Taxation of his capital income (interest, dividends, profit from selling stocks/funds/bonds/options, and so on) also goes by where he is resident as defined in article 4 of the DTA.

So until he moves away from Germany, Germany has the taxation rights on his worldwide capital income earned until the moving date, i.e. on his pre-move capital income.

Portugal has the taxation rights on his post-move worldwide capital income, i.e. on the capital income he earned starting with the moving date.

He should of course tell all his worldwide banks his new Portuguese address when he moves, so that they know his tax residency moved from Germany to Portugal and so that, for example, his German bank knows to no longer to deduct Abgeltungsteuer and Solidaritätszuschlag.

Banks in over 100 countries have to inform the tax department of his country of residence about the capital income he had: https://www.toytowngermany.com/forum/topic/361434-taxation-of-currency-transactions/?do=findComment&comment=3477275

 

He will always have to tax his German rental income in a German tax return.

6

Share this post


Link to post
Share on other sites

Panda, I of course can't follow all your technical background, but what I can tell you back in 2013 is I was entitled to receive back withheld taxes from Portugal and pay them in Germany. I even found the Portuguese forms to proceed with that and had confirmation of Portuguese tax authorities, after spending weeks with them. What I learned is that what is on paper is not really relevant for Portuguese tax authorities, because you face the "internal regulation" problem. Meaning they have internal regulations that impose themselves over the law. I know it's illegal, but it's how it happens. And the rule in Portugal is that if you pay undue taxes, you won't get them back because local finanzamt will fight in court even knowing they are not right.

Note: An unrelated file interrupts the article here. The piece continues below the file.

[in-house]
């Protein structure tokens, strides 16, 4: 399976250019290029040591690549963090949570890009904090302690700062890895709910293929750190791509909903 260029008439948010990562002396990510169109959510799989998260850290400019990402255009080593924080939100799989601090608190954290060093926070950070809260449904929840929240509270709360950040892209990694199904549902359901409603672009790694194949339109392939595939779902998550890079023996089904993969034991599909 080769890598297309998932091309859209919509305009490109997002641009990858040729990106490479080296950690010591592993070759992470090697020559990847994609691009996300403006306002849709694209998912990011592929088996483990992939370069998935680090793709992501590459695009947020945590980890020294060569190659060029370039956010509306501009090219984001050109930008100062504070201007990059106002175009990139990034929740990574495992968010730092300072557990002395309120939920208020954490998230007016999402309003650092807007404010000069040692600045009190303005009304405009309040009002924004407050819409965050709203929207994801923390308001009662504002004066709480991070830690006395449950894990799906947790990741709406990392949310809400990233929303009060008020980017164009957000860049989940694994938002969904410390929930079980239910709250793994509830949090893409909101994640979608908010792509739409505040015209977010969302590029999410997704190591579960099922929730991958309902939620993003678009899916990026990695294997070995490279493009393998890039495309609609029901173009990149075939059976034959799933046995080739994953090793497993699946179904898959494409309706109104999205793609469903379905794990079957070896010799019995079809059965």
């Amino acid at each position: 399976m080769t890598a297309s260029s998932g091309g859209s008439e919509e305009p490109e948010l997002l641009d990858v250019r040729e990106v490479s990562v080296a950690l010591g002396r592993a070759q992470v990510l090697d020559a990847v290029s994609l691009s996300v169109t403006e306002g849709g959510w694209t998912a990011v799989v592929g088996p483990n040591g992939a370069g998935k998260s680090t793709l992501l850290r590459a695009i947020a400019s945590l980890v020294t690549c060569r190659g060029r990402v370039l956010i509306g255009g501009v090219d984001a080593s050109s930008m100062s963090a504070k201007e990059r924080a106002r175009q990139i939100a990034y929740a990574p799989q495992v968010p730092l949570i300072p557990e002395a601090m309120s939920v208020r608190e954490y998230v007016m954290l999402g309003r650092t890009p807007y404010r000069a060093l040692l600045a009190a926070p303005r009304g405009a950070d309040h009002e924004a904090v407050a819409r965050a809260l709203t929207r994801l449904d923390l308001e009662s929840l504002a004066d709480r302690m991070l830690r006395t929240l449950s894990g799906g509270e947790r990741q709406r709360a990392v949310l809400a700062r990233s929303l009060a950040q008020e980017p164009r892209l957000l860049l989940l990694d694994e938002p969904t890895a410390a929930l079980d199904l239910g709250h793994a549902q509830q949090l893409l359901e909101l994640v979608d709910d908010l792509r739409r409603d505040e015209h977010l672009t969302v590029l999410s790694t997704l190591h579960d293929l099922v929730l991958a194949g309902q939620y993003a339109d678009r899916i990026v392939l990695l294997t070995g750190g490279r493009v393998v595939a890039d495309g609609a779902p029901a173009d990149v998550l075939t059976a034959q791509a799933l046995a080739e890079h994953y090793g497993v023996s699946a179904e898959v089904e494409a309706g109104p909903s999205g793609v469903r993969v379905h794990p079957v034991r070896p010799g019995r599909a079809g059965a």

So it's much easier to ask the company NOT to withheld taxes (this is legal) and then make adjustments by the end of the year.

1

Share this post


Link to post
Share on other sites
17 hours ago, PandaMunich said:

 

You don't say - a whole year ;)

 

Well, in that case you will have no problem understanding the double taxation agreement (DTA) between Germany and Portugal and then this lovely brief 97 page document about just article 15 of the DTA, i.e. about the "Steu­er­li­che Be­hand­lung des Ar­beits­lohns nach den Dop­pel­be­steue­rungs­ab­kom­men" = "Tax treatment of wages under double taxation agreements": https://www.bundesfinanzministerium.de/Content/DE/Downloads/BMF_Schreiben/Internationales_Steuerrecht/Allgemeine_Informationen/2018-05-03-steuerliche-behandlung-arbeitslohn-doppelbesteuerungsabkommen.pdf